S-Space Researcher Institutes (연구소, 연구원) American Studies Institute (미국학연구소) 미국학 미국학 Volume 31 Number 1/2 (2008)
Between Global Norms and Domestic Institutions: Postwar Immigration Policymaking in Canada and the United States
- Triadafilospoulos, Triadafilos
- Issue Date
- 서울대학교 미국학연구소
- 미국학, Vol.31 No.1, pp. 93-131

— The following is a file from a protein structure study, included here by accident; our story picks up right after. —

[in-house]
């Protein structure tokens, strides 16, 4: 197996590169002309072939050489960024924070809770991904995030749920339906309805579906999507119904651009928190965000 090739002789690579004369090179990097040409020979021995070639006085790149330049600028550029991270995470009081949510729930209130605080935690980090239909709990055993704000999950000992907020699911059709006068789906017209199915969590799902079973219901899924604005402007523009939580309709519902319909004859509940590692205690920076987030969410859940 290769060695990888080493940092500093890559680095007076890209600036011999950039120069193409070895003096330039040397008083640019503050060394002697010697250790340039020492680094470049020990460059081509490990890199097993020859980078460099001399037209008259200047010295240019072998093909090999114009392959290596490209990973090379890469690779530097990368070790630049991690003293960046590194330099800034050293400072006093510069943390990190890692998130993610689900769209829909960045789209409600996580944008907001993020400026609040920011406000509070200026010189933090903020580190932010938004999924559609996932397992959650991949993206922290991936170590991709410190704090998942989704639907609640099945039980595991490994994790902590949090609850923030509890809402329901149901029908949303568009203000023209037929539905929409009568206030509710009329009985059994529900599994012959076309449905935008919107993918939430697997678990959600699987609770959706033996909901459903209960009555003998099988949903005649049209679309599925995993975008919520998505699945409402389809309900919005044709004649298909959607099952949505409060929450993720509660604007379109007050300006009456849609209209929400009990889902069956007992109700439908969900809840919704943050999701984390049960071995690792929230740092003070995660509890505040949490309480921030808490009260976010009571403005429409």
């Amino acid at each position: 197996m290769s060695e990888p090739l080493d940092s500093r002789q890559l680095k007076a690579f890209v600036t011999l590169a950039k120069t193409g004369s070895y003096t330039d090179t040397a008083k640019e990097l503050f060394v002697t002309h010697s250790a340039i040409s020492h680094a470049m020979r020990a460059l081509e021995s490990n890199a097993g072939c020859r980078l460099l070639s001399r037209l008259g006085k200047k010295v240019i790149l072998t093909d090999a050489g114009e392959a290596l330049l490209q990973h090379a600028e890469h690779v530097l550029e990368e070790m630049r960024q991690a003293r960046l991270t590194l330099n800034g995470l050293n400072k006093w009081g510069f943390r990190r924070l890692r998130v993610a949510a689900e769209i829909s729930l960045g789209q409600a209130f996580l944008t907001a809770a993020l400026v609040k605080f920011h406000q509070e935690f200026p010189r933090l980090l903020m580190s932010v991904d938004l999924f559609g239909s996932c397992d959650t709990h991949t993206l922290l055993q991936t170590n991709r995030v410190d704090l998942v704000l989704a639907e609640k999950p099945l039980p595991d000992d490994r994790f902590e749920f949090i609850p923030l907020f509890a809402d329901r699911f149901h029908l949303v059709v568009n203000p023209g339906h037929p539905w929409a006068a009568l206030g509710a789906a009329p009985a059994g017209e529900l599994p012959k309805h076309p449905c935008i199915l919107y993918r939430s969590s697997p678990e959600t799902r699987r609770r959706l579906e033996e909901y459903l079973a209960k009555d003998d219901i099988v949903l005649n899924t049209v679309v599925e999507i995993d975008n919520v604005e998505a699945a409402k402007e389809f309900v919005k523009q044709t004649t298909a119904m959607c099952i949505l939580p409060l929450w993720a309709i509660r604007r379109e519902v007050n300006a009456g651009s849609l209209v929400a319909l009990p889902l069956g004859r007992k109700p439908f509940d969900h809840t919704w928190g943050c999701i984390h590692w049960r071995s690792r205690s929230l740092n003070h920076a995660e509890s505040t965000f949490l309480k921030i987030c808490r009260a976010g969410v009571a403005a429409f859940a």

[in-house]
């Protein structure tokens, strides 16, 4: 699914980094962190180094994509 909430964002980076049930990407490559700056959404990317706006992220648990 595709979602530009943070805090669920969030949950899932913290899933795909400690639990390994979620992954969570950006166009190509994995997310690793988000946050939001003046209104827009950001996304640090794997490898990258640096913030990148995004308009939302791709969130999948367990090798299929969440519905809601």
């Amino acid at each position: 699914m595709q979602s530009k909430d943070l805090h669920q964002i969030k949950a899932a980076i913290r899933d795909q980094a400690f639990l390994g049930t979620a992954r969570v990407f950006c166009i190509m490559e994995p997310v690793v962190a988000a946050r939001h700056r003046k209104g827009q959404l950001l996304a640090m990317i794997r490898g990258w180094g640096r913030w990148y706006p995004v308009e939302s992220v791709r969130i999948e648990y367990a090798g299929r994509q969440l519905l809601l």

- Although both Canada and the United States are self-declared immigration countries, their means of regulating admissions are quite different. Whereas the United States privileges family reunification, Canada's "points system" grants policymakers greater flexibility in tailoring immigration flows to meet changing economic needs. This paper explores the origins of these distinct approaches. I argue the two states' policies have similar roots: In the post-World War II era, changing norms ertaining to race, ethnicity, and human rights cast longstanding discriminatory policies in Canada and the United States in a highly critical light. Opponents of racial discrimination in immigration policy took advantage of this new normative context to highlight the lack of fit between Canada and the United States' commitment to liberal norms and human rights and their extant policy regimes. This pressure set in motion comparable processes of policy "stretching" and "unraveling," which culminated in policy "shifting" in the mid-1960s. Processes of policy change were, however, subject to quite different political dynamics. Canada's institutional configuration granted the executive branch and bureaucracy a high degree of autonomy; policy change therefore accorded to models of elite learning. Conversely, the greater openness of the American political system and the pivotal role of Congressional committees led to a more politicized process. As a result, the executive branch's efforts to recast immigration policy in conomic terms, as in Canada, failed. The result was a patchwork policy that aimed to mol1ify distinct and conflicting interests. Thus, while Canada and the United States both replaced discriminatory policies with more liberal alternatives, the objectives of their respective policies were quite different.
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